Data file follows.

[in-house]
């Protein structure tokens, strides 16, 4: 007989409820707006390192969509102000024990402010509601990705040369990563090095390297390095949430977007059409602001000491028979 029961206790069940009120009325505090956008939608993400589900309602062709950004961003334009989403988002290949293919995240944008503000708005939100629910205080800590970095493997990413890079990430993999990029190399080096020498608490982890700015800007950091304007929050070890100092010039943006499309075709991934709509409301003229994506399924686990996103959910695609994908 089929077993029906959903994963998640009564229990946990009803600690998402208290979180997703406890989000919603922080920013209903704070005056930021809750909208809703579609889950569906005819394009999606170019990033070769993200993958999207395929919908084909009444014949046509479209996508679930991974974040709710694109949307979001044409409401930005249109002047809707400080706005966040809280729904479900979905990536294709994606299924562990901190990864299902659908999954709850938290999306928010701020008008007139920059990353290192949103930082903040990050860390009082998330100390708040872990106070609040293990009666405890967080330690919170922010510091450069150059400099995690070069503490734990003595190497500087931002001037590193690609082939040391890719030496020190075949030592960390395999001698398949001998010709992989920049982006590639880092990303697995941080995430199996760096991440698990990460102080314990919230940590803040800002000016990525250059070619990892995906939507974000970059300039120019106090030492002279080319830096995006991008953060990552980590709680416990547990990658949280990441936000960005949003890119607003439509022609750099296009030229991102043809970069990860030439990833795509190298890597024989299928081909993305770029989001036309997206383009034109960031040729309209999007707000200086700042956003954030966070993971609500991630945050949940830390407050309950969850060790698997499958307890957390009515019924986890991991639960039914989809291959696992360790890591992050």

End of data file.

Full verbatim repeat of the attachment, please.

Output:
[in-house]
């Protein structure tokens, strides 16, 4: 007989409820707006390192969509102000024990402010509601990705040369990563090095390297390095949430977007059409602001000491028979 029961206790069940009120009325505090956008939608993400589900309602062709950004961003334009989403988002290949293919995240944008503000708005939100629910205080800590970095493997990413890079990430993999990029190399080096020498608490982890700015800007950091304007929050070890100092010039943006499309075709991934709509409301003229994506399924686990996103959910695609994908 089929077993029906959903994963998640009564229990946990009803600690998402208290979180997703406890989000919603922080920013209903704070005056930021809750909208809703579609889950569906005819394009999606170019990033070769993200993958999207395929919908084909009444014949046509479209996508679930991974974040709710694109949307979001044409409401930005249109002047809707400080706005966040809280729904479900979905990536294709994606299924562990901190990864299902659908999954709850938290999306928010701020008008007139920059990353290192949103930082903040990050860390009082998330100390708040872990106070609040293990009666405890967080330690919170922010510091450069150059400099995690070069503490734990003595190497500087931002001037590193690609082939040391890719030496020190075949030592960390395999001698398949001998010709992989920049982006590639880092990303697995941080995430199996760096991440698990990460102080314990919230940590803040800002000016990525250059070619990892995906939507974000970059300039120019106090030492002279080319830096995006991008953060990552980590709680416990547990990658949280990441936000960005949003890119607003439509022609750099296009030229991102043809970069990860030439990833795509190298890597024989299928081909993305770029989001036309997206383009034109960031040729309209999007707000200086700042956003954030966070993971609500991630945050949940830390407050309950969850060790698997499958307890957390009515019924986890991991639960039914989809291959696992360790890591992050």